At this moment in time—as far as I know, because I haven’t turned on the radio in the last quarter-hour—we’re between school shootings and the January 6th hearings, and thus this seems like a good time to wax eloquent (or try my best) at something other than current events.
I realize, more and more, that I’m turning into my mother. The disintegration of the boundary between your parent and yourself is most prevalent, I suspect, in the over sixty crowd: there’s mom frowning in the mirror, there’s dad grousing about the heating bill, there’s mom baby-talking to the dog, there’s dad who’d rather eat ground glass than miss an episode of Jeopardy.
Evidence that I’m becoming my mom: today I took a pen in hand and made notes in the book I am currently reading. Sure, I’ve underlined here and there and sure, I’ve checked and starred and highlighted and etc for book reviews or presentations. But the sort of scribbling to which I now refer—2-cent analysis, reminders of who’s who, comparisons to other texts—well, the last time I did that was like 100 years ago when I was reading The Brothers Karamazov and is the type of marginalia that my mother, may she rest in peace, was so prone to that when I tried to sell some of her books to the used-book section of the bookstore in which I personally have worked for the last ten years, they refused to take because they were unsaleable.
The book I’m defacing? It’s called Demon Copperhead and is coming in October of ’22 and is by the deeply beloved Barbara Kingsolver and is, in my opinion, one of the best things she’s ever written. Admittedly, I’m only halfway through. But still. It’s a cereal book for sure meaning that you have to eat cereal when you’re reading it because you can’t stop to cook.
You’re going to love it. You’re going to eat it up. It’s droll and awful and it takes place in Appalachia where she lives and which she loves and, while I will give you $100 if I am wrong and she’s actually a Republican—which, no way in hell– she calls out Hilary Clinton for that “deplorables” remark. Because she is there to make those forgotten people in that dead-poor place—she’s there to make them seen. And not in the way President Dumbfuck did it, which he did by telling them they’re poor because a Black person or a Jew or a Moslem or a Latina took their stuff, rather than what’s true which is that it’s Manchin and his ilk don’t get me started. Anyhow, because Kingsolver is a wonderful writer, she doesn’t harangue like I do so don’t blame her for my inability to rein in my rage.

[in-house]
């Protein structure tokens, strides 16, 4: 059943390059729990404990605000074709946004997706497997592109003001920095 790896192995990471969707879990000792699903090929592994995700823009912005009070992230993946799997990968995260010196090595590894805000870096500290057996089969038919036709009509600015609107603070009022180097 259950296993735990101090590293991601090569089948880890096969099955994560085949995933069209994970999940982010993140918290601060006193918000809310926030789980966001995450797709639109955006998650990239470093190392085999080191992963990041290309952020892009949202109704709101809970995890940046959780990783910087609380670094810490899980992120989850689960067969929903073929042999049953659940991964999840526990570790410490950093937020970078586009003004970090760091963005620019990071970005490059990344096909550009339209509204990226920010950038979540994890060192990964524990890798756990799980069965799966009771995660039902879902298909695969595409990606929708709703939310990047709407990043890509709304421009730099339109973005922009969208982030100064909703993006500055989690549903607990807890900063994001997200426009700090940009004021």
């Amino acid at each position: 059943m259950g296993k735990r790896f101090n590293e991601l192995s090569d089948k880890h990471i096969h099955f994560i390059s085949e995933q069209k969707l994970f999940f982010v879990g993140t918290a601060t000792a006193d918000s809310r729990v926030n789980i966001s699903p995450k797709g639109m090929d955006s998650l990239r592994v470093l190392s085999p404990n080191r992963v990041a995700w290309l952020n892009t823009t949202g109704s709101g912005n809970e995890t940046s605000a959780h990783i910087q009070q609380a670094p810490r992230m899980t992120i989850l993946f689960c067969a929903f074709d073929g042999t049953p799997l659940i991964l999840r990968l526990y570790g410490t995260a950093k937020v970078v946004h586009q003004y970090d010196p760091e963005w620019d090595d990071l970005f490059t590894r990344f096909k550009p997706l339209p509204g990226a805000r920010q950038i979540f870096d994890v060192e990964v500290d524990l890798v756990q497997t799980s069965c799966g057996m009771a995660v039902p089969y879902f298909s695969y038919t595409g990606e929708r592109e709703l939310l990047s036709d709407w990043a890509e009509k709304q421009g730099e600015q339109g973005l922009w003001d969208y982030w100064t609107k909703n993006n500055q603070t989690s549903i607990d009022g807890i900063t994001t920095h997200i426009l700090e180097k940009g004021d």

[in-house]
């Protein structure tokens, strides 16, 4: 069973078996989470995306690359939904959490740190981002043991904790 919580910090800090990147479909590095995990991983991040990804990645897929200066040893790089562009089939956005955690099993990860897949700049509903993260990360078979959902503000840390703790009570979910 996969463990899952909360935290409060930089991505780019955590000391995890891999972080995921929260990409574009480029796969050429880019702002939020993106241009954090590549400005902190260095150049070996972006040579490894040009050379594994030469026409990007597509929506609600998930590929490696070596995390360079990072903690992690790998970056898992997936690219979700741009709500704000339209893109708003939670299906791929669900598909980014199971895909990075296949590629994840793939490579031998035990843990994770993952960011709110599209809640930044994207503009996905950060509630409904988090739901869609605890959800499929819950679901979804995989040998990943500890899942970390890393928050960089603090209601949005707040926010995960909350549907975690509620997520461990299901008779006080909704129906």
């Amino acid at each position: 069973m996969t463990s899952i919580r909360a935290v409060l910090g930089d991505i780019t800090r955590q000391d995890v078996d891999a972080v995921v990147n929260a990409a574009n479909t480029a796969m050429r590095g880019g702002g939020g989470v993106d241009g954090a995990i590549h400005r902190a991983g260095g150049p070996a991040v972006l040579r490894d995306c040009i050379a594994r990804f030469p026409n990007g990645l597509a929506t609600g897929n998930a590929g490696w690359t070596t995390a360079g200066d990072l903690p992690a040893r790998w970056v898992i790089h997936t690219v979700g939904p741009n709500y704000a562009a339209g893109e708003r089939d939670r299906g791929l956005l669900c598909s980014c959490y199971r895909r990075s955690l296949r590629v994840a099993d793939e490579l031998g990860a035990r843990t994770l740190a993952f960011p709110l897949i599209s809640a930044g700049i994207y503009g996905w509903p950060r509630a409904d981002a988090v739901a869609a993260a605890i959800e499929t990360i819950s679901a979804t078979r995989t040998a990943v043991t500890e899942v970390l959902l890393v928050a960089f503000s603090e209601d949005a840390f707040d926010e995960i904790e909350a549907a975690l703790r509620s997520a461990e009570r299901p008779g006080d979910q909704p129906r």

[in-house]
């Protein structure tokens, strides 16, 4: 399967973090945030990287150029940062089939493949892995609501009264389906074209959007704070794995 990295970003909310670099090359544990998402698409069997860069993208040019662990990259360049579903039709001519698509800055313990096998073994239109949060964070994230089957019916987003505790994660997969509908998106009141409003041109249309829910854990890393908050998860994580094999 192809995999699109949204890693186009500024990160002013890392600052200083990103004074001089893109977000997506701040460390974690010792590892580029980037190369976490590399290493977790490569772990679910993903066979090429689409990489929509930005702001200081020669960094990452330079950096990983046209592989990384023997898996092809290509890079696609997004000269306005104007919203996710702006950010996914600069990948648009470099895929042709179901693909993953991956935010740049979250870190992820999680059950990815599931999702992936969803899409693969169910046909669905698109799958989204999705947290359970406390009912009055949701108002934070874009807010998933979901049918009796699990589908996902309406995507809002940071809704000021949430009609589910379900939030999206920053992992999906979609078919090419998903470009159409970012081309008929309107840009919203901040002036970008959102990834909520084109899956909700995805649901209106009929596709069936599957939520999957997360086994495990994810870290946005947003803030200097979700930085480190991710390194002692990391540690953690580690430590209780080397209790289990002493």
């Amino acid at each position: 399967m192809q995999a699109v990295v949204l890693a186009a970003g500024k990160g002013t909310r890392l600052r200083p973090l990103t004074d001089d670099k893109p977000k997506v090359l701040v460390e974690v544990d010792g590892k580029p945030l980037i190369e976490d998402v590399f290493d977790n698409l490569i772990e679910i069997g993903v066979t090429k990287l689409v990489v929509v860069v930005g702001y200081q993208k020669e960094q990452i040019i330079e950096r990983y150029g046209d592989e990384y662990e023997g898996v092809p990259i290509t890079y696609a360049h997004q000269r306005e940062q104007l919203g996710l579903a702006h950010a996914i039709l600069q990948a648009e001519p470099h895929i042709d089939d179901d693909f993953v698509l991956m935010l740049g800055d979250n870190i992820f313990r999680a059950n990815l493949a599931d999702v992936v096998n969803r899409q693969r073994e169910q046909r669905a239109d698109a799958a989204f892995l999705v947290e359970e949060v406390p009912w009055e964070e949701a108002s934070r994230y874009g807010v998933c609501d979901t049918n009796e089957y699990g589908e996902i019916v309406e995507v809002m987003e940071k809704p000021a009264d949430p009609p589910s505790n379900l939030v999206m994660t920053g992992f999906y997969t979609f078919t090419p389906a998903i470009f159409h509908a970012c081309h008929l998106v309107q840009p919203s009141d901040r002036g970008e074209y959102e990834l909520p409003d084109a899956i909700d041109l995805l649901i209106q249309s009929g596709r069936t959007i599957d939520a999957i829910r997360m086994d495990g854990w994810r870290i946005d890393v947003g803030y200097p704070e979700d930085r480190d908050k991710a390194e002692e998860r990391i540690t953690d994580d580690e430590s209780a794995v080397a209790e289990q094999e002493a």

I’m going to back up for a moment and tell you that I have, in my long life, really loved Charles Dickens’s (yes. That’s how you make ‘Dickens’ into a possessive. Dickens’s. Believe it.) novels. I’ve read most of them and get this, I’ve read several of them aloud. It takes a while to read a novel by Dickens aloud, for they are lengthy. On the other hand, as each novel was published in serial form in newspapers, they were sort of meant to be read aloud.
When the excellent buyer at Flyleaf Books handed me Demon Copperhead and told me that it was “inspired” by David Copperfield, I was like, “great, I’ll read it” and then I started it and now I’m geeking out all over the place.
Barbara Kingsolver is beloved in large part because she takes humanity’s social failures and weaves them throughout her deeply entertaining, funny, heartbreaking novels. She’s our Steinbeck. And, as I’m trying to explain: she’s our Dickens.
Dickens’s novels were all about the social ills he lived and saw. Everyone knows that. Our Mutual Friend: prisons. Hard Times: poverty. Oliver Twist and David Copperfield: the class divide especially when it comes to kids. And on and on. I feel like Barbara and Charles would have had a lot to talk about. He was a misogynist, sure, but likely he was smart enough to listen to a person of ideas, even if they did wear a skirt, which, I don’t know what Kingsolver wears. The fact is, that Dickens, while he might’ve been an ass to his wife, turned a whole lot of people onto the idea that child poverty is a thing.
Back to Demon Copperfield. So now I’m reading it and feeling chagrined at my privilege and my own rarified forms of bigotry. As well as a little familiar with the place she’s writing about having, after all, been born and raised in North Carolina and thus seen the dire straits she writes about from the interior of my air conditioned automobile as I’m being moved from point A to point B. I mean: I’m old, I’ve seen poverty, but mostly the Piedmont kind, not the mountain kind. And they’re different in horribly different ways. That’s how the Republicans drive that wedge. They use the differences.